Paris, 18 December—Irina Bokova, Director-General of UNESCO, and Laurent Vallet, CEO of the National Audiovisual Institute (INA, France’s repository of radio and television archives) today signed an agreement to preserve 70 hours of audiovisual programming from UNESCO’s valuable collections and make them available to the public.
Cooperation between UNESCO and INA began ten years ago on the occasion of the Organization’s 60th anniversary. To mark the 70th anniversary, INA and UNESCO decided to reinforce this partnership, undertaking both to preserve and make accessible to the general public a selection of 70 hours of audiovisual programming that includes film, video and audio material.
UNESCO is in possession of exceptional audiovisual archives containing thousands of items, which bear testimony to 70 years of the world’s cultural history and to the Organization’s activities. As is the case with audiovisual heritage anywhere, these collections are vulnerable, perishable and at risk of being forgotten unless they are digitized and shared with the greatest number. Such is the double challenge the new agreement sets out to meet.
INA is presently mobilizing the range of its technical capacities to secure the preservation and enhancement of UNESCO’s audiovisual archives: digitization of material, its organization and the development of a multiple-use offer for different audiences.
UNESCO’s material will be accessible to the public on INA’s websites and to professionals on inamediapro.com. It will also be made available to researchers, teachers and students at INA THEQUE centres and partner multimedia libraries across France. INA will also make this audio and video material available for cultural and educational purposes.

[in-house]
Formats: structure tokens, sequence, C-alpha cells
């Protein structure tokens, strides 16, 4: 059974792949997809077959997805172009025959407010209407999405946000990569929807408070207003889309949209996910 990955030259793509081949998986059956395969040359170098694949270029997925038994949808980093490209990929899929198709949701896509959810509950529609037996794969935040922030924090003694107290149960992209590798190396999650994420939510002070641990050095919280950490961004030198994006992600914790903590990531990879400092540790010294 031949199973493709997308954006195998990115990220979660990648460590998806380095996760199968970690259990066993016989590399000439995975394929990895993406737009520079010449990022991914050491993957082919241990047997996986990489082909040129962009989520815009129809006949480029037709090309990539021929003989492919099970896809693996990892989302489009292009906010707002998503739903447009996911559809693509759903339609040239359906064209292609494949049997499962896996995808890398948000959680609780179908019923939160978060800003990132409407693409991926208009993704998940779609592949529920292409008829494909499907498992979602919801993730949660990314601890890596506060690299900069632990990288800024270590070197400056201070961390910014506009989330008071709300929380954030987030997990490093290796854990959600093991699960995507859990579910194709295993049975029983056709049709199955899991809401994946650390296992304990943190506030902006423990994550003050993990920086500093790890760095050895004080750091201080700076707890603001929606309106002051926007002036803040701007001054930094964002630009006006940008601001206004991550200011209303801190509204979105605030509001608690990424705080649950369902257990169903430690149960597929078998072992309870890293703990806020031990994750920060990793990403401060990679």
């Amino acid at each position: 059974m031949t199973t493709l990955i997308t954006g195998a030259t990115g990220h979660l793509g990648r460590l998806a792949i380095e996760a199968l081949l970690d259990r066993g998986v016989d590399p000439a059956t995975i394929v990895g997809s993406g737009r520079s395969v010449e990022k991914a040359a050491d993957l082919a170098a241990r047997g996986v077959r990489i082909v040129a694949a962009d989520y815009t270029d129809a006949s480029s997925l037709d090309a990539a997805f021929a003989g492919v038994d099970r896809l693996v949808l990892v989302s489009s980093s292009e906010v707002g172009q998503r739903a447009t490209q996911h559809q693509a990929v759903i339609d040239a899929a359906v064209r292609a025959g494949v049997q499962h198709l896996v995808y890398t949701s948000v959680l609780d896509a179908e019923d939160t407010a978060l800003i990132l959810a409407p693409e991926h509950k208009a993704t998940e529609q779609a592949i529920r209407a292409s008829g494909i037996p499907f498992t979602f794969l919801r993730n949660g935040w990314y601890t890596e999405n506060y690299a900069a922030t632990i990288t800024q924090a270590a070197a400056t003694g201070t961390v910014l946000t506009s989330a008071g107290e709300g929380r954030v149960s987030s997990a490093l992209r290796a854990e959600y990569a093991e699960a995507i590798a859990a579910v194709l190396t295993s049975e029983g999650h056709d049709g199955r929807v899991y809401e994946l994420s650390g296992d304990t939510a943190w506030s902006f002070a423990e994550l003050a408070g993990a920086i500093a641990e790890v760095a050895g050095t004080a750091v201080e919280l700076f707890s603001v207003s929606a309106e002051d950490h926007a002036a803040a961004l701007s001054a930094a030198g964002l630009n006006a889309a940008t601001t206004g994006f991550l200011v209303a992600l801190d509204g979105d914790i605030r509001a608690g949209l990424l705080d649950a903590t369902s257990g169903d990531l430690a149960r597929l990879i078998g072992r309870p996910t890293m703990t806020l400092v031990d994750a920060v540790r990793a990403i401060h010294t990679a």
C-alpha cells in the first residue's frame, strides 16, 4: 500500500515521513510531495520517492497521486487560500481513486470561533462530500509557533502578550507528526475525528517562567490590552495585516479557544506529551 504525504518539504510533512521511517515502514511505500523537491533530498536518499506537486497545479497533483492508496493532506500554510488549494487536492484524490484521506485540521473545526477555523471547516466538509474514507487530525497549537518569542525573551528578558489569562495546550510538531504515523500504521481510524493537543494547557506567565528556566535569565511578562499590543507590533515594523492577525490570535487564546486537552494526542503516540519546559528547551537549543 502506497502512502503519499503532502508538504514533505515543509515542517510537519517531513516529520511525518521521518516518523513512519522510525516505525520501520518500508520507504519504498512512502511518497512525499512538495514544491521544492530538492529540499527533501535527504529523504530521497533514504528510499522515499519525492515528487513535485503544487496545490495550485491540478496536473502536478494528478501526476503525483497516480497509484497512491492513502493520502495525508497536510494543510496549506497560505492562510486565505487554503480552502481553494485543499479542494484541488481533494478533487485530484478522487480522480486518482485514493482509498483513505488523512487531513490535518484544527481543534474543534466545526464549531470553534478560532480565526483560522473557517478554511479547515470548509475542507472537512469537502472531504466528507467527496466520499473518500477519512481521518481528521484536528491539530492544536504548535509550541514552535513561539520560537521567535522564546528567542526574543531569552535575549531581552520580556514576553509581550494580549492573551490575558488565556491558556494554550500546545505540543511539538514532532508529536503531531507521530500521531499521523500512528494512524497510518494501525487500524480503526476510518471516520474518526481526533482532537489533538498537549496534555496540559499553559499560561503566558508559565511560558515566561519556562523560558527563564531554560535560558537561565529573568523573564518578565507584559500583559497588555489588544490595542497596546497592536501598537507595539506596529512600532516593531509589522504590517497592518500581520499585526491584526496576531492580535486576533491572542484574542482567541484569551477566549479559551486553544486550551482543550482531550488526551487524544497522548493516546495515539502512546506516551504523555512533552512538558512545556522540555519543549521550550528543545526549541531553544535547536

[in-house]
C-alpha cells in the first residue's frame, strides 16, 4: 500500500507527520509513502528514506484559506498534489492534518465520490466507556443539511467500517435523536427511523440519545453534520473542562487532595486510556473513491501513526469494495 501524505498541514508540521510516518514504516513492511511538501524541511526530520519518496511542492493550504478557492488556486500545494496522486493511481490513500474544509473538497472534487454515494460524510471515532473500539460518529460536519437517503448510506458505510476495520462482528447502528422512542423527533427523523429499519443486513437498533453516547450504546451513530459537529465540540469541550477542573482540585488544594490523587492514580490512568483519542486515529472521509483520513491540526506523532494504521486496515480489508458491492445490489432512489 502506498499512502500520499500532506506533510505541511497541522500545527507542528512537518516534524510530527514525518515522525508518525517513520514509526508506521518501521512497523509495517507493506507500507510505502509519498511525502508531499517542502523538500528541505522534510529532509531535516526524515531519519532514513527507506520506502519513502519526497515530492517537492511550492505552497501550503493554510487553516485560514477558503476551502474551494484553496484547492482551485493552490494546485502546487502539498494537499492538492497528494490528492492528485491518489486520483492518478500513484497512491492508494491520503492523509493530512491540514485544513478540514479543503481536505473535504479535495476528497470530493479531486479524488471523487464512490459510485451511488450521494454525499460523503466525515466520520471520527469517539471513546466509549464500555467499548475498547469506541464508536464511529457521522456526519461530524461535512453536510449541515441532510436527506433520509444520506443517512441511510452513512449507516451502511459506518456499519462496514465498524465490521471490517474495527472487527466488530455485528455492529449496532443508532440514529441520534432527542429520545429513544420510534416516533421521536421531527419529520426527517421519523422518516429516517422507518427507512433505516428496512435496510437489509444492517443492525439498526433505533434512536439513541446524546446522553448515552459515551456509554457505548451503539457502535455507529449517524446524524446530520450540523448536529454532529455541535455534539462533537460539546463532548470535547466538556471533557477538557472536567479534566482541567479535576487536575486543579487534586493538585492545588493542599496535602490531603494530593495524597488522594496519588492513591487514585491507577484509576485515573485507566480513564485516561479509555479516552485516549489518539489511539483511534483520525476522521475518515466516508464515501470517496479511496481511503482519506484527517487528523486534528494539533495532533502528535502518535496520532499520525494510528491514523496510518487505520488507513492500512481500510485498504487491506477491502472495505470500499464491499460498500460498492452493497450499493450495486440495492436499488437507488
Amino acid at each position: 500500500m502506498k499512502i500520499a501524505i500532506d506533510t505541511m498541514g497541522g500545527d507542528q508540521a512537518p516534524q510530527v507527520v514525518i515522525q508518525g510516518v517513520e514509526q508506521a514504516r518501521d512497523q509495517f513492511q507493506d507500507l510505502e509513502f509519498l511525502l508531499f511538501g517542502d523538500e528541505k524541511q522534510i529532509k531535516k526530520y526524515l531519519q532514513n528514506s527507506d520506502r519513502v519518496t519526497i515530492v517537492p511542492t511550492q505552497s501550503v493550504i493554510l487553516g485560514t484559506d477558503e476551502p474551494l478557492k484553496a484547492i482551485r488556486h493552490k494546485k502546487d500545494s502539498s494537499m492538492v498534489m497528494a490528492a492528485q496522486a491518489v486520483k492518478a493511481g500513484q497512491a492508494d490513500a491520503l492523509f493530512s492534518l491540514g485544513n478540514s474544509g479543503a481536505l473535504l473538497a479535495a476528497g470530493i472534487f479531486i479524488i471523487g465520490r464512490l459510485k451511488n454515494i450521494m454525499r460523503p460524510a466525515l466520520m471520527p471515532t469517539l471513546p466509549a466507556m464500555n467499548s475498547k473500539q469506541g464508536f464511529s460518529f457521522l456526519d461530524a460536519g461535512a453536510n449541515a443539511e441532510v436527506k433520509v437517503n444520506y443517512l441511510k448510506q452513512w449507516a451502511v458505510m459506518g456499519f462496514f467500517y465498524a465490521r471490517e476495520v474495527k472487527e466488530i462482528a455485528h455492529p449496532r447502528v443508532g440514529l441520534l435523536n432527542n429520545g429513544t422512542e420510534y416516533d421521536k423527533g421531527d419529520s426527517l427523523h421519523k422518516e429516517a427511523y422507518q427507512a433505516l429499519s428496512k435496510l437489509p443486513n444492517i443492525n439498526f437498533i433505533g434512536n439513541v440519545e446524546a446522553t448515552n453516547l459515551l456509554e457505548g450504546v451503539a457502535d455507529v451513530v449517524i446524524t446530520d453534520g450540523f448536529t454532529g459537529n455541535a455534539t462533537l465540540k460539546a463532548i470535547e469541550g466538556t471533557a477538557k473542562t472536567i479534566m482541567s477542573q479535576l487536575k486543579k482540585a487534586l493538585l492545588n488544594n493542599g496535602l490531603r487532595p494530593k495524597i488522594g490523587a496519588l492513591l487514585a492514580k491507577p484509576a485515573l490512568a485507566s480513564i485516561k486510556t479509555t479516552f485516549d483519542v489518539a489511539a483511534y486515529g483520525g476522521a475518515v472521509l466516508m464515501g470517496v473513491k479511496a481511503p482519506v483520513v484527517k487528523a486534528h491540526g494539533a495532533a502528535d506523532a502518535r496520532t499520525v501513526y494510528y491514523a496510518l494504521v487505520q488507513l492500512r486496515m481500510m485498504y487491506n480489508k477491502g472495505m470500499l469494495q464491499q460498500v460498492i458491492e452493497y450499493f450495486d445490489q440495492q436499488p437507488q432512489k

“The agreement signed today marks a new decisive step in raising awareness of the need to implement a safeguarding and digitization plan for UNESCO’s audiovisual archives. Similarly, in order to safeguard audiovisual heritage, INA invites Member States to reinforce national policies and support safeguarding and enhancement measures for all of UNESCO’s collections,” declared Laurent Vallet, CEO of INA.
“This partnership reinforces the strong relationship that already exists between UNESCO and INA. It will help enhance the value of a shared memory, which also sheds light on the recent history of humanity. This is a very concrete way to preserve fragile documents and contribute to the dissemination and sharing of know-how at the service of peace,” said Irina Bokova, Director-General of UNESCO.